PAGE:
Hardwood Floor Installation Guide
Installing Hardwood Floors at a Glance
- Tools & Materials: Pry bar, floor overlay, 3/4-inch spacers, power drill, flooring nails, shoe molding, transition strips, table saw, wood filler, putty knife
- Step 1: Prepare subfloor
- Step 2: Mark layout line
- Step 3: Lay first row
- Step 4: Install other rows
- Step 5: Install baseboards
- Step 6: Fill holes
Many people are intimidated by the work involved in hardwood floor installation, but it's actually an achievable project — as long as you have the right tools and you follow an installation guide. Adding beautiful hardwood floors to your home doesn't just improve its appearance; it also helps to warm up chilly rooms and can even boost the resale value.
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Ready to get started? Here are the step-by-step instructions for how to install hardwood floors, along with answers to some questions you may have during the process.
Can I Install Hardwood Floors Myself?
Before you start, read these instructions a few times so that you know what you're doing and make sure that you have all the tools and materials you need.
Hardwood floor installation is a major project that will take at least a day to complete, although it could take several days if your room is especially large or you want to install a new floor in several rooms. If you don't have the time or DIY skills, you may be better off hiring a contractor to do the job for you.
Is It Easy to Install Hardwood Floors?
While hardwood floor installation is achievable for most DIYers, it's more complicated than many other floor types. Installing solid hardwood boards is one of the more difficult ways to DIY a wood floor, so it's important to read the step-by-step instructions thoroughly before you start.
It's easier to lay a hardwood floor if you have straight walls and no fireplaces or other obstacles to work around. If you have diagonal walls or want to follow an intricate wood floor layout pattern, the job will be more challenging and time-consuming.
If you're not confident about your DIY skills or don't want to drill and nail your floor down, a simpler alternative is a click-lock wood floor. These boards are made from engineered wood and connect together using a simple clicking method. Some click-lock floors simply float above the subfloor without any nails or adhesive, but others need to be glued down.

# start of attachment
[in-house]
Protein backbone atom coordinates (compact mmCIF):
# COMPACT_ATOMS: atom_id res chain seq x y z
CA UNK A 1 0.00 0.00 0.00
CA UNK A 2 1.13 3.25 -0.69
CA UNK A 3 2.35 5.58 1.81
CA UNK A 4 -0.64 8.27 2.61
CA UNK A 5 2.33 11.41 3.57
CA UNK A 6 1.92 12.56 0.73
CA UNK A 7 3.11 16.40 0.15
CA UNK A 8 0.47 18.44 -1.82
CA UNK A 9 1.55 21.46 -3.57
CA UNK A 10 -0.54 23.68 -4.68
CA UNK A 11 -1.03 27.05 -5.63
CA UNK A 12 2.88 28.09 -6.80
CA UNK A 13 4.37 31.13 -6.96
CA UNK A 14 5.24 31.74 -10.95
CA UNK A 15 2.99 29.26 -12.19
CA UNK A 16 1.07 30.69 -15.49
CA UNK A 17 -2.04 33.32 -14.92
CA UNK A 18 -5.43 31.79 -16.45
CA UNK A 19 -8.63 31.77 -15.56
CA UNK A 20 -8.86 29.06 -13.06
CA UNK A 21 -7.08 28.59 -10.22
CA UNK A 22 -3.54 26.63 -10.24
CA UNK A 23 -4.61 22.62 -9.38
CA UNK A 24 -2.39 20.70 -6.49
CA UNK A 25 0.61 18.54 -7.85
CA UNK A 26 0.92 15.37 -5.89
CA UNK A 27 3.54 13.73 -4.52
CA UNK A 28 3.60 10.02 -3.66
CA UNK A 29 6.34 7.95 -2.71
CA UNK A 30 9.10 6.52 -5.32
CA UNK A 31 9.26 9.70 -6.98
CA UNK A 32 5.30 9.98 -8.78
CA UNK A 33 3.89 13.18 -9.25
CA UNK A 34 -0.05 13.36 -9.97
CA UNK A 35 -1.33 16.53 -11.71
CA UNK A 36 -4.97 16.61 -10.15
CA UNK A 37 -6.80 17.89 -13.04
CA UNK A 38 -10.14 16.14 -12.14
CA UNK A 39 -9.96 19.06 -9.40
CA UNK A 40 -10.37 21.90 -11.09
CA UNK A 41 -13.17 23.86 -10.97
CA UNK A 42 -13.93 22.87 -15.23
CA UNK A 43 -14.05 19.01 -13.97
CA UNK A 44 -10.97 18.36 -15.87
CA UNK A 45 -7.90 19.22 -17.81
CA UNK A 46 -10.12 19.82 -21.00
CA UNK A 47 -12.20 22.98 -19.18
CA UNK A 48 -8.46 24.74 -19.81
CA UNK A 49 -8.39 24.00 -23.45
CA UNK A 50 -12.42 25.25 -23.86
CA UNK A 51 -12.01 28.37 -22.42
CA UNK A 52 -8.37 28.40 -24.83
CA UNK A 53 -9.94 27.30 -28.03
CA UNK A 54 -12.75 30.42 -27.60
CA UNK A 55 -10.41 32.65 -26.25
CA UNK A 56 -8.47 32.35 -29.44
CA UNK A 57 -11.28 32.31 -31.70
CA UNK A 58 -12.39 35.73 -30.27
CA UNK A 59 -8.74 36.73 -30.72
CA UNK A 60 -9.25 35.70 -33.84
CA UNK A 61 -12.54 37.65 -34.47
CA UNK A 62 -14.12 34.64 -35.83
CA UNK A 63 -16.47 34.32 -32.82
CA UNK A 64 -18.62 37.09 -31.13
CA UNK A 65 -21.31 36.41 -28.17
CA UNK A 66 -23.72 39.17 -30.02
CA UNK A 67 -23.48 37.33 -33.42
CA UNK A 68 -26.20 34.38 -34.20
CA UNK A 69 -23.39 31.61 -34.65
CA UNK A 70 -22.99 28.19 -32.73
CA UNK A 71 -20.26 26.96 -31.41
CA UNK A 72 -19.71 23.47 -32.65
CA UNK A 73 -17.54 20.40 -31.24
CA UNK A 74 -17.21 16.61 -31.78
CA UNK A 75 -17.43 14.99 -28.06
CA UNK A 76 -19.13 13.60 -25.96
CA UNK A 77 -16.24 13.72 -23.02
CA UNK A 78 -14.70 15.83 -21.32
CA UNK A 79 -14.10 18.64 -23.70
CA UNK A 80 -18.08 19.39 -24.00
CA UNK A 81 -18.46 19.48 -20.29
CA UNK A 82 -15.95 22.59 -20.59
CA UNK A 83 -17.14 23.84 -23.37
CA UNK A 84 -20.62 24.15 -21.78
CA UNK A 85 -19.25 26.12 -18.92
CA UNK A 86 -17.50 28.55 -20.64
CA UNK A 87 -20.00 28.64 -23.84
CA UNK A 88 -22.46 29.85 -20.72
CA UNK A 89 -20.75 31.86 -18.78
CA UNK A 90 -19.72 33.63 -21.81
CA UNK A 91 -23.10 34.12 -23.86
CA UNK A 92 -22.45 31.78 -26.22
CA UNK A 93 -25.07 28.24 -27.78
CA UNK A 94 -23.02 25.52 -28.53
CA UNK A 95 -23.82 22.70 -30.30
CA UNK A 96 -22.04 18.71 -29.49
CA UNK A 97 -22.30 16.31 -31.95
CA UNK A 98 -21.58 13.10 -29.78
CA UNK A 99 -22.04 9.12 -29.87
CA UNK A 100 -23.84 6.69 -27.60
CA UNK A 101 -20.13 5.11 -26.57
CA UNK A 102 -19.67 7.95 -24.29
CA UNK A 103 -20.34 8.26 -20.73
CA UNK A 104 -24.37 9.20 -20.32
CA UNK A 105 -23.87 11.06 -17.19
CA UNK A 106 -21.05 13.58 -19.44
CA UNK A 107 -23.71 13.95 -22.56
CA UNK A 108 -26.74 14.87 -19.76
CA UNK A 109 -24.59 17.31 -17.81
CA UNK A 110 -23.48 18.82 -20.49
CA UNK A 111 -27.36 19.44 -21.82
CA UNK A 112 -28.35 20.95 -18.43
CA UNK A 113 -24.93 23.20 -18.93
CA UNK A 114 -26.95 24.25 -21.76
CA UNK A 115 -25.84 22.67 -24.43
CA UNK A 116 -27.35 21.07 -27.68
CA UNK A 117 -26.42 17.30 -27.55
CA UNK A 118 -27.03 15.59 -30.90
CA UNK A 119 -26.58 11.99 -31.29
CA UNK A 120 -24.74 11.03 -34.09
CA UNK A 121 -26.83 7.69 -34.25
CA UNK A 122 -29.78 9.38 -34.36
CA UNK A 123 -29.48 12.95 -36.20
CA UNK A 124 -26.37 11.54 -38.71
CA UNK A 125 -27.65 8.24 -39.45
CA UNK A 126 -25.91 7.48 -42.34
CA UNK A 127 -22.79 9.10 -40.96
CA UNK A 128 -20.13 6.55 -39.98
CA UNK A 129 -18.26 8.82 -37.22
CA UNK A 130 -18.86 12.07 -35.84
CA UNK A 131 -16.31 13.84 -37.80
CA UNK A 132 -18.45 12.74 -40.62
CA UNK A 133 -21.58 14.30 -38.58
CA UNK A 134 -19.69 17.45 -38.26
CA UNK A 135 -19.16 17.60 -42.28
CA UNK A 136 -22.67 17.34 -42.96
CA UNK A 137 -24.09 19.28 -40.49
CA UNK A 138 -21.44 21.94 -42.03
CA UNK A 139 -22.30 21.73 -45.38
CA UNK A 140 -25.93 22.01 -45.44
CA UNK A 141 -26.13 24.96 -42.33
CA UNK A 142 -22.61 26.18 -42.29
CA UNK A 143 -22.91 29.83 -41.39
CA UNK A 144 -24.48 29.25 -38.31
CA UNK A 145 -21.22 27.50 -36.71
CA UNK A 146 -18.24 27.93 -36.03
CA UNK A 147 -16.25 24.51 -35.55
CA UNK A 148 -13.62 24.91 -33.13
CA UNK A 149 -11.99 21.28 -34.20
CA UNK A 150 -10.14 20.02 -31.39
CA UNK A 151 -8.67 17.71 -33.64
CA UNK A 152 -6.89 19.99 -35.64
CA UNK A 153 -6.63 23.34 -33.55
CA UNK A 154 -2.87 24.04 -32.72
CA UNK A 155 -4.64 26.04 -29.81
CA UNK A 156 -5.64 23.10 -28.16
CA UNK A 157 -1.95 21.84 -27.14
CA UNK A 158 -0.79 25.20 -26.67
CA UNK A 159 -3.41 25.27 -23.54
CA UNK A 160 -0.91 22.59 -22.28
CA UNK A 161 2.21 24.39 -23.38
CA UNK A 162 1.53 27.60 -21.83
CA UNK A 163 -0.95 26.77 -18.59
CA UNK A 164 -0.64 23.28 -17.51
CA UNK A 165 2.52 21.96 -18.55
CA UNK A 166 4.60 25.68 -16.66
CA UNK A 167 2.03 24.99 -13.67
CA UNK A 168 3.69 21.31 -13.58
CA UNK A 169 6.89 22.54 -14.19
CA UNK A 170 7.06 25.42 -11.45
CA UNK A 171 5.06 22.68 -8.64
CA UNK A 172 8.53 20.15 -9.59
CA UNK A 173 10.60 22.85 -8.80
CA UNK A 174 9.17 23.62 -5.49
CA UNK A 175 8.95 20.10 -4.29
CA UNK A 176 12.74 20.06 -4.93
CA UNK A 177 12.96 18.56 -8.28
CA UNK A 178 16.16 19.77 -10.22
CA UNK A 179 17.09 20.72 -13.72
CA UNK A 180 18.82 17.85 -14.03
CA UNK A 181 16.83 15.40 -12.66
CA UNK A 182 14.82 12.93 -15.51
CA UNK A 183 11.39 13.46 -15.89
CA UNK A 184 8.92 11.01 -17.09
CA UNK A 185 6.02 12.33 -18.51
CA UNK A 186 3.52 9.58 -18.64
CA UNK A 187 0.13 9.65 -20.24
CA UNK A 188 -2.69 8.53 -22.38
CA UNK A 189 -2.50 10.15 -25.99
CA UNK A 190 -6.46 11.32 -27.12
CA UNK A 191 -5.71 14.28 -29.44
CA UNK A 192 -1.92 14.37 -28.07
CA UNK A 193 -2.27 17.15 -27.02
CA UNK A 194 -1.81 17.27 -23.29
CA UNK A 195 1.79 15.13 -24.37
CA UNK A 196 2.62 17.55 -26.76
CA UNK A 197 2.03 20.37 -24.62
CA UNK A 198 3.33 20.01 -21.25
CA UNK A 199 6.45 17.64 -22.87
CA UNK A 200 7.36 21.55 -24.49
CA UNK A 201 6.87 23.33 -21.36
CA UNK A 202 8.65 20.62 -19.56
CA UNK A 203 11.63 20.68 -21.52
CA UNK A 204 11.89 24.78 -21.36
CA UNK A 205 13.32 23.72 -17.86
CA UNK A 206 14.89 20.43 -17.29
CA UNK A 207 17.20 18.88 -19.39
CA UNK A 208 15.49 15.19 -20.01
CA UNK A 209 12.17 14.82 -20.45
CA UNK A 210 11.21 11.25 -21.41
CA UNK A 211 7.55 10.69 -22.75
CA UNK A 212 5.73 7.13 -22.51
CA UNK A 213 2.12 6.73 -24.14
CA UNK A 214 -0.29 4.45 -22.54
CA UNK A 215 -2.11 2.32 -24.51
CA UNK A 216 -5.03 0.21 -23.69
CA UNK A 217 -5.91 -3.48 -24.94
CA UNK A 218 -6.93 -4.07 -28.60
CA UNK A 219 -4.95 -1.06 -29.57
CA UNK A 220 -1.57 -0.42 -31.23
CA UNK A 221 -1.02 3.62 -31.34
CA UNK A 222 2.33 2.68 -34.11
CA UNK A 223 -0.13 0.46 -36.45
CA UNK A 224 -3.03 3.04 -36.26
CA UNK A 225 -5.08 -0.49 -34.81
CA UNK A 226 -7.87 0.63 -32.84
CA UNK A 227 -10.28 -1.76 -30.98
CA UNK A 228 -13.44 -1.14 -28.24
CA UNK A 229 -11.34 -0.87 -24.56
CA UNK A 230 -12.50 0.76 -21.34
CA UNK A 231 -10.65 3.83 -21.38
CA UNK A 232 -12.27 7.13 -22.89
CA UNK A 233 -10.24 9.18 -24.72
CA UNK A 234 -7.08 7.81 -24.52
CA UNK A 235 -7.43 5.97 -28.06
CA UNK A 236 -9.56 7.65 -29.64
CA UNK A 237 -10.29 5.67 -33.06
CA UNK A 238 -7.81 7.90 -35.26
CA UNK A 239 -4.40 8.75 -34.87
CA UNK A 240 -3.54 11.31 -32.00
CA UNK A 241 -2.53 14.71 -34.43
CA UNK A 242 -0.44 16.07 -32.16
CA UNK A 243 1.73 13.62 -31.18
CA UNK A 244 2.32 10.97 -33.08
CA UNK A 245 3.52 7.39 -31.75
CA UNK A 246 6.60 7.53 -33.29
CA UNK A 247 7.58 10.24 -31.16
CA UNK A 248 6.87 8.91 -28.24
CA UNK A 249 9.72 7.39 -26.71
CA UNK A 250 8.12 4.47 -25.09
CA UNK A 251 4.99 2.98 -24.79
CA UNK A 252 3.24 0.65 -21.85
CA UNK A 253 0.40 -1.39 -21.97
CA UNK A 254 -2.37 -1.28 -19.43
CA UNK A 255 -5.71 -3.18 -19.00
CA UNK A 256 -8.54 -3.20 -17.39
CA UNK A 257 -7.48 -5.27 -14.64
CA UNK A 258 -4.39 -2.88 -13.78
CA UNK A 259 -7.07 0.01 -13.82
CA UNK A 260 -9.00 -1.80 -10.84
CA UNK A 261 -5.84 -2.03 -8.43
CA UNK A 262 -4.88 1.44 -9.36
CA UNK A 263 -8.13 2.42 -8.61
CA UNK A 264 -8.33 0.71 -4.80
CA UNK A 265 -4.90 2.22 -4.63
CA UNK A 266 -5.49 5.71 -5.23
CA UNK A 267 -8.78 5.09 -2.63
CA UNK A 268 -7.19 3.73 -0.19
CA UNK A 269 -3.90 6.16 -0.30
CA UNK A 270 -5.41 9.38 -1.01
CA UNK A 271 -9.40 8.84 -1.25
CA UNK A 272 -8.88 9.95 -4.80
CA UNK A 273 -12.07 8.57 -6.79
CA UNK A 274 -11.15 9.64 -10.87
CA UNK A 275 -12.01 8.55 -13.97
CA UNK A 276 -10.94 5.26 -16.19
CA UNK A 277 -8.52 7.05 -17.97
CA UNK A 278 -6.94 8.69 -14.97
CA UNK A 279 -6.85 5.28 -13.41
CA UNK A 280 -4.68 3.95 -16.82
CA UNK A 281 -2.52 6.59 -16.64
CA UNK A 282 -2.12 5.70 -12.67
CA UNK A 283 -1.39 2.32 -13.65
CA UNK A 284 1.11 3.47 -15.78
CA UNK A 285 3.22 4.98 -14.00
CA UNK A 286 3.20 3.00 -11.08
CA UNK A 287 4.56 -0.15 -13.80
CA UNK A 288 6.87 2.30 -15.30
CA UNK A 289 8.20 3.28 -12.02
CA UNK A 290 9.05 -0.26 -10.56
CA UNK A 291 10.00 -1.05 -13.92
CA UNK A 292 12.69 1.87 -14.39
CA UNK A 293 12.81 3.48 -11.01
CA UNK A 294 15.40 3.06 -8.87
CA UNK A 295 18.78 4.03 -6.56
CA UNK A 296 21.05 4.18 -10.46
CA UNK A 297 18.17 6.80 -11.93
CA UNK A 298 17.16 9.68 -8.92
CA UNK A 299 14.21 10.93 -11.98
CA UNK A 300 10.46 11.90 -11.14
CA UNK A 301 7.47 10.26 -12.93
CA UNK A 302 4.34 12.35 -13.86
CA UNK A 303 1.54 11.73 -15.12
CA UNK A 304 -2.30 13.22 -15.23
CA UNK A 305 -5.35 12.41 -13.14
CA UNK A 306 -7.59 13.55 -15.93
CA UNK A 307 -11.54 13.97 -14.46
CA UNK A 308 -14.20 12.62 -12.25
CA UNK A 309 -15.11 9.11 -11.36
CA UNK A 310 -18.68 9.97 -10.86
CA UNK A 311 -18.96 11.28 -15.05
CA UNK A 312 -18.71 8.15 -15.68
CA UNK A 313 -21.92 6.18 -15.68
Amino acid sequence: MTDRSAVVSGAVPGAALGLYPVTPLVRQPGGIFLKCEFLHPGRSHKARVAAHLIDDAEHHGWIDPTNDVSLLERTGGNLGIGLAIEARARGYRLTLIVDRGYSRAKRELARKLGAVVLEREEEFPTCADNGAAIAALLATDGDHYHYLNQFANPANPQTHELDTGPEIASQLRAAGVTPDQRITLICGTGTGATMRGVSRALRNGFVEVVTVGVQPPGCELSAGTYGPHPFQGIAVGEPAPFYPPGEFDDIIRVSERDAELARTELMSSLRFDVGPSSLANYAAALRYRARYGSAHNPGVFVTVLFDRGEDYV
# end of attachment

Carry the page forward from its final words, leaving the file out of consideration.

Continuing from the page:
Of course, you could always hire a contractor to lay a solid wood floor for you, but this will significantly increase the project cost.
Step-by-Step Guide to Hardwood Floor Installation
Before you start, you'll need to purchase enough hardwood boards to cover your entire room, plus an extra 5% to 10% trimming allowance. Allow the boards to acclimate to the temperature and humidity in the room where you intend to lay them for at least five days beforehand.
There are several installation methods for hardwood floors, but the following guide uses the nail-down technique for solid boards.
Tools and Materials
You'll need the following equipment:
- Pry bar
- Floor underlay
- 3/4-inch spacers
- Power drill
- Flooring nails
- Shoe molding
- Transition strips
- Table saw
- Wood filler
- Putty knife
Step 1: Prepare the Subfloor
You should install wood floor panels on a level surface, so start by sanding down any raised areas and filling in any depressions. Pry the baseboards off using a pry bar and put them somewhere safe if you intend to reuse them.
Next, cover the entire floor in an underlay to dampen noise from the floor and prevent moisture from building up underneath. A material like asphalt felt or silicone is ideal.
Finally, unpack the board boxes and lay the panels on the subfloor in the order you intend to install them. The boards in each box will have a relatively uniform color, but each box could be slightly different, so it's a good idea to mix up the boxes to achieve a more natural appearance and avoid solid color stripes in different areas.